Oropharyngeal adenoid cystic carcinoma invading the mandibular bone through the mandibular foramen
Adenoid cystic carcinoma (ACC) is a rare epithelial tumor of the head and neck region, and one of the most common malignant tumors of the salivary glands. ACC is a slow-growing tumor characterized by perineural invasion and often has a high-recurrence rate. We describe a case of oropharyngeal ACC invading the mandibular bone through the mandibular foramen that showed a rare pattern of origin and invasion. A 70-year-old woman complained of noise and pain around the right temporomandibular joint. Osteomyelitis was suspected on the initial imaging examinations, although the findings were slightly atypical. However, a mass was observed in the right oropharyngeal wall on subsequent imaging examinations, and mandibular bone invasion, rather than osteomyelitis, was additionally suspected. The mass in the right oropharyngeal wall and right mandible was surgically excised. On postoperative histopathological examination, the mass was finally diagnosed as ACC. As tumor cells were also observed around the inferior alveolar nerve, mandibular bone invasion through the mandibular foramen was suspected. An oropharyngeal ACC invading the mandibular bone through the mandibular foramen is extremely rare. The present case suggests that bone invasion should be considered carefully with several imaging examinations when a malignant tumor such as ACC is observed around the jaw bone.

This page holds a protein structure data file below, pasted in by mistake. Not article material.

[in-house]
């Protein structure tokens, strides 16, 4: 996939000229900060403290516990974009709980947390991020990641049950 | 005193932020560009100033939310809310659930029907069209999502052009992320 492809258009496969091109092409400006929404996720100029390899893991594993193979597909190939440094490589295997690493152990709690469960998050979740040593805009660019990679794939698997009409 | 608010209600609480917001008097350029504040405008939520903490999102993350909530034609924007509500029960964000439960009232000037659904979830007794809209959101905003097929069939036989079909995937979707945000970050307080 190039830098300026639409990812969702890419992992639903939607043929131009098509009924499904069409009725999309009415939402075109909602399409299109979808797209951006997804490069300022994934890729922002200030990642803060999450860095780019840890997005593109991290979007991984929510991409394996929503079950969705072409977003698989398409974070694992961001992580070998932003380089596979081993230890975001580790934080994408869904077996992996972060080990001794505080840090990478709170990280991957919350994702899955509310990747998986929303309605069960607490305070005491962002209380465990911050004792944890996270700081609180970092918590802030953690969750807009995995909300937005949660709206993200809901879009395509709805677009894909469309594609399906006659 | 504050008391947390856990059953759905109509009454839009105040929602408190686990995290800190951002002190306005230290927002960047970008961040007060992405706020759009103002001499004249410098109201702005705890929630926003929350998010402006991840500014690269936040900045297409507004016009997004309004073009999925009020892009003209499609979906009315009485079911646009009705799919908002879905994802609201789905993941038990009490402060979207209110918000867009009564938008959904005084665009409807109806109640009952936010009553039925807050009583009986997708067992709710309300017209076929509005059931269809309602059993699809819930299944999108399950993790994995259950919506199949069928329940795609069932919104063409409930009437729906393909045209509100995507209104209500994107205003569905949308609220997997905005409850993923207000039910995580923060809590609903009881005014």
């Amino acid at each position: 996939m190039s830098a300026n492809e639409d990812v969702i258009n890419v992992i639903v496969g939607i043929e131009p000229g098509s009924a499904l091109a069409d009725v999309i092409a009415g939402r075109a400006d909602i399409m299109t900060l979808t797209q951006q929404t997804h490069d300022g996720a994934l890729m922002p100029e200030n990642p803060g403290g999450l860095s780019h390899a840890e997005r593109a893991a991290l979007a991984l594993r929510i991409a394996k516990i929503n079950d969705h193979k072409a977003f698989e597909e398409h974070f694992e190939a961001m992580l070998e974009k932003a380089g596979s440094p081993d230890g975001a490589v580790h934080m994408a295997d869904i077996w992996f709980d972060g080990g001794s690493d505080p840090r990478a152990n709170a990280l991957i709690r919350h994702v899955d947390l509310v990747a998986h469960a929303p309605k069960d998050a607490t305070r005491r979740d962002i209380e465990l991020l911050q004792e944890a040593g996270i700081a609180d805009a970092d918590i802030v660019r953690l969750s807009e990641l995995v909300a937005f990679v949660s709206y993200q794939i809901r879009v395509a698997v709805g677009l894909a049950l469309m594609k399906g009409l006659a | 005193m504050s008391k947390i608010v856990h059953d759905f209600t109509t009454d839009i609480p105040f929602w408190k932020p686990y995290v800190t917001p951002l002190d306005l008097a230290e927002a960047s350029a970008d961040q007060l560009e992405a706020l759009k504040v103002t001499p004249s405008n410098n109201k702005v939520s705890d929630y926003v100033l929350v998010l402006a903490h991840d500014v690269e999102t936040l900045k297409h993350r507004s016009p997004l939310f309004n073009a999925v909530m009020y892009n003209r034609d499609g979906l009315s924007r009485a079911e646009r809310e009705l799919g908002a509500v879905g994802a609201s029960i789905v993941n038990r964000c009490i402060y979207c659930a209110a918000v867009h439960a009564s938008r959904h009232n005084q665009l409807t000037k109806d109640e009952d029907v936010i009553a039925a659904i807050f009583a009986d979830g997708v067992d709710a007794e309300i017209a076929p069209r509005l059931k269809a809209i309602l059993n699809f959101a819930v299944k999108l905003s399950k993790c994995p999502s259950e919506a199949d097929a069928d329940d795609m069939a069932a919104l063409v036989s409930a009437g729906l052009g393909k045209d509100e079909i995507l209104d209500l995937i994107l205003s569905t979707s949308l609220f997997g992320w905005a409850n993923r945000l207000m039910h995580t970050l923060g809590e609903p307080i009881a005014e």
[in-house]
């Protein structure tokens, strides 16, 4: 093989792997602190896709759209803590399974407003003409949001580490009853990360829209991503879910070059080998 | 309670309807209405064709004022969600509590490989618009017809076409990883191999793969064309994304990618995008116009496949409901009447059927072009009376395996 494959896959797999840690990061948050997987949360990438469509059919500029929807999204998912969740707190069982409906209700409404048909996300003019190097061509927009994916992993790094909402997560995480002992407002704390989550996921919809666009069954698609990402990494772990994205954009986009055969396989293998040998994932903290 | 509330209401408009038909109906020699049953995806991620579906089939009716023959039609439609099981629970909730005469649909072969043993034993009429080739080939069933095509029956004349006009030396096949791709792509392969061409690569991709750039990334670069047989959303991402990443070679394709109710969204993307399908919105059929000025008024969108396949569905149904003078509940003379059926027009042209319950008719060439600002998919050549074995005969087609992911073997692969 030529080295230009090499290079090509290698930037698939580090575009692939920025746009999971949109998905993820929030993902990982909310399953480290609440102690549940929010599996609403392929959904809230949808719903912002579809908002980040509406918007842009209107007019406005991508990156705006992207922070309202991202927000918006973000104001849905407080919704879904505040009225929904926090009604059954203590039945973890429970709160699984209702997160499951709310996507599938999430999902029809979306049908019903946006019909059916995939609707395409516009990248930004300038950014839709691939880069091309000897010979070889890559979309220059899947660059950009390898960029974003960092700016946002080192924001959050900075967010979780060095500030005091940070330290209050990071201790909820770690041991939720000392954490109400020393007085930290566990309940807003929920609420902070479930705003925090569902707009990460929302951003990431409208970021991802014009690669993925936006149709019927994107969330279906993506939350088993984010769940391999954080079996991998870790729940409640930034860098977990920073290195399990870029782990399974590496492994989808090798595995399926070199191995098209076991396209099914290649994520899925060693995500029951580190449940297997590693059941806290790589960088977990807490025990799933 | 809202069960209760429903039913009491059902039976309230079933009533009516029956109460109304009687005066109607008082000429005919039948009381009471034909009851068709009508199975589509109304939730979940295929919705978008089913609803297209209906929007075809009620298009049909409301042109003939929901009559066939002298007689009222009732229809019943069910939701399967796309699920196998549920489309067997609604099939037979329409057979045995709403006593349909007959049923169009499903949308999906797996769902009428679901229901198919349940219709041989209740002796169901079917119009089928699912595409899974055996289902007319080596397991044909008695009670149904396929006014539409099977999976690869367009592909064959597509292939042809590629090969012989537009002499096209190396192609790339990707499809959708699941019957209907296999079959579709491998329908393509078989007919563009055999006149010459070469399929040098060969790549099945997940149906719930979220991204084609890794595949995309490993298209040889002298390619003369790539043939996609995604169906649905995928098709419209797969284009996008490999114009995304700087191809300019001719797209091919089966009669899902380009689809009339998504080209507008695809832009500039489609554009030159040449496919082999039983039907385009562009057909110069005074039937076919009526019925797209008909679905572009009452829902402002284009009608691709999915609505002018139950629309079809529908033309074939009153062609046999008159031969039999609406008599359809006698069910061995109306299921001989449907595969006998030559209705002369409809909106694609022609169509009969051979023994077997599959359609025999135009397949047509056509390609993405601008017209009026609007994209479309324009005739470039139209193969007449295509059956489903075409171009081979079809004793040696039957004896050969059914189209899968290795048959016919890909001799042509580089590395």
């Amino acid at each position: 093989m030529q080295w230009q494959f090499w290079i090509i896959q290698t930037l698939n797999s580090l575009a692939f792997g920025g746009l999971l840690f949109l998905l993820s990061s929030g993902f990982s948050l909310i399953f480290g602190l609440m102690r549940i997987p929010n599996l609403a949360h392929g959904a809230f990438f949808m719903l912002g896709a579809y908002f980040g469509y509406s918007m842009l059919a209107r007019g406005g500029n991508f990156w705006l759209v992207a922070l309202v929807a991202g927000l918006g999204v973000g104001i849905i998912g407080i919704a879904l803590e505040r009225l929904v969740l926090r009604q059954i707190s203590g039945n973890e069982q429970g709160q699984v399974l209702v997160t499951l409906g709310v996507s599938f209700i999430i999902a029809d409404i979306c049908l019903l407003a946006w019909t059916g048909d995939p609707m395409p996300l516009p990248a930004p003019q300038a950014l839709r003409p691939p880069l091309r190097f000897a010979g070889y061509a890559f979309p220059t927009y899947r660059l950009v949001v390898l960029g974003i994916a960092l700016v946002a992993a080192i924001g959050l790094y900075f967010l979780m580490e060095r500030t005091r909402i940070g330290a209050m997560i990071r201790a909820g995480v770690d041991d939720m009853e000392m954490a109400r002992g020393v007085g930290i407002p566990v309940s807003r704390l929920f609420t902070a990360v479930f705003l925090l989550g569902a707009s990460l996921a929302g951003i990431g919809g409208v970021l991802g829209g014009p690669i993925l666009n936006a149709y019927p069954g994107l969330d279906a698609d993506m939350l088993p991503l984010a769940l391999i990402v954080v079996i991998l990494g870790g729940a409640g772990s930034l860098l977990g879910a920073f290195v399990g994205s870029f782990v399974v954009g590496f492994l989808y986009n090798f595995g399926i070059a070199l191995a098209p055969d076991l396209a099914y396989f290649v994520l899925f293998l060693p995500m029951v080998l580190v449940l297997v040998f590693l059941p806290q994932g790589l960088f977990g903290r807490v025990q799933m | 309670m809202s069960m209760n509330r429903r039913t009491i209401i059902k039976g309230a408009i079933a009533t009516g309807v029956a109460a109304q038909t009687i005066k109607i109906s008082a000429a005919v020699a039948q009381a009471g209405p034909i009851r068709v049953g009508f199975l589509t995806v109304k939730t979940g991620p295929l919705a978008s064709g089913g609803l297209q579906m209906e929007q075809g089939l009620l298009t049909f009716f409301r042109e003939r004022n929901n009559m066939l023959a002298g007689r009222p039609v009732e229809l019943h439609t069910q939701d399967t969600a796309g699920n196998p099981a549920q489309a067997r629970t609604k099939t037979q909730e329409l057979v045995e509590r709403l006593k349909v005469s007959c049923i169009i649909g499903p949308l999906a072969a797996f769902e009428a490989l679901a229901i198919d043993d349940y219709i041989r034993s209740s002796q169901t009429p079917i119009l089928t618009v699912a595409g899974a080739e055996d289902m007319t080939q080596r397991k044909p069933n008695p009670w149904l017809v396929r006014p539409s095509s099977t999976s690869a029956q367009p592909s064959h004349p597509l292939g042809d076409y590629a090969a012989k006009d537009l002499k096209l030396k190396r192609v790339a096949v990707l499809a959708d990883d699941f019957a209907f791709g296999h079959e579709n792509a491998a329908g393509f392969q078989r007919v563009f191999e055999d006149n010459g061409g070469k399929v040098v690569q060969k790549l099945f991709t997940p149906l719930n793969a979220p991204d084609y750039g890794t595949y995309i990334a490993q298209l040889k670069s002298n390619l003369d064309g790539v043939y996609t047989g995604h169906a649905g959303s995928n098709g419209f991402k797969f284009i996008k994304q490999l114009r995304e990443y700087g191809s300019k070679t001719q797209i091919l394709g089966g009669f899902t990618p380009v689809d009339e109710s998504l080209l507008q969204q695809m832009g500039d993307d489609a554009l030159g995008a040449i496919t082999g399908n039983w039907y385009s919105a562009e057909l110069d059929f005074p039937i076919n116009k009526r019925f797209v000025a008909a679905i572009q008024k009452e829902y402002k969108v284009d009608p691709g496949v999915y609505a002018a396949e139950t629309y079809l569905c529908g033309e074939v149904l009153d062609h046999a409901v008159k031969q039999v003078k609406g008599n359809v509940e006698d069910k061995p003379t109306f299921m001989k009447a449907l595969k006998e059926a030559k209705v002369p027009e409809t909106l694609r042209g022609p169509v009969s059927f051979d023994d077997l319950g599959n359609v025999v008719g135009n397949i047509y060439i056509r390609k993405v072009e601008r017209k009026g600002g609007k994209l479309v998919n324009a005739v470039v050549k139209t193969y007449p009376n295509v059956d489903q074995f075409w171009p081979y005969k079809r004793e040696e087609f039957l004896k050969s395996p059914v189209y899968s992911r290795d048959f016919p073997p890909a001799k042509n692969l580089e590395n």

Publisher URL: https://link.springer.com/article/10.1007/s11282-018-0359-3